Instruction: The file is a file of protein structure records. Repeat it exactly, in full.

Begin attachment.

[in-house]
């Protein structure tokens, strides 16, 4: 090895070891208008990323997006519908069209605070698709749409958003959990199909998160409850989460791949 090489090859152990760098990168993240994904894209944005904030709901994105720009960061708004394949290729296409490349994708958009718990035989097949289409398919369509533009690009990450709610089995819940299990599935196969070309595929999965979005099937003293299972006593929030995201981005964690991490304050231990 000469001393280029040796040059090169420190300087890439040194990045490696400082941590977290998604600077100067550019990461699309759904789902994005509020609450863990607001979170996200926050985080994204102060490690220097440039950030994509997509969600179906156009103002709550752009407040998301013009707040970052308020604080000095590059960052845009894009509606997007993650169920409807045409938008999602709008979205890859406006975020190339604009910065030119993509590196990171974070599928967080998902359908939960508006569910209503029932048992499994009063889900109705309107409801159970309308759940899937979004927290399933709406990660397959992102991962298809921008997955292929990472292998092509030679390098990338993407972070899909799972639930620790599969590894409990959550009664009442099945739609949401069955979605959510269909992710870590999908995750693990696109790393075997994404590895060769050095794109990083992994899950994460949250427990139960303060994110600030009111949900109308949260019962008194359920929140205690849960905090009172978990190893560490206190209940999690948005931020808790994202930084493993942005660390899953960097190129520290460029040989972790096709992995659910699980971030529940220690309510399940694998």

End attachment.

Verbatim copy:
[in-house]
């Protein structure tokens, strides 16, 4: 090895070891208008990323997006519908069209605070698709749409958003959990199909998160409850989460791949 090489090859152990760098990168993240994904894209944005904030709901994105720009960061708004394949290729296409490349994708958009718990035989097949289409398919369509533009690009990450709610089995819940299990599935196969070309595929999965979005099937003293299972006593929030995201981005964690991490304050231990 000469001393280029040796040059090169420190300087890439040194990045490696400082941590977290998604600077100067550019990461699309759904789902994005509020609450863990607001979170996200926050985080994204102060490690220097440039950030994509997509969600179906156009103002709550752009407040998301013009707040970052308020604080000095590059960052845009894009509606997007993650169920409807045409938008999602709008979205890859406006975020190339604009910065030119993509590196990171974070599928967080998902359908939960508006569910209503029932048992499994009063889900109705309107409801159970309308759940899937979004927290399933709406990660397959992102991962298809921008997955292929990472292998092509030679390098990338993407972070899909799972639930620790599969590894409990959550009664009442099945739609949401069955979605959510269909992710870590999908995750693990696109790393075997994404590895060769050095794109990083992994899950994460949250427990139960303060994110600030009111949900109308949260019962008194359920929140205690849960905090009172978990190893560490206190209940999690948005931020808790994202930084493993942005660390899953960097190129520290460029040989972790096709992995659910699980971030529940220690309510399940694998």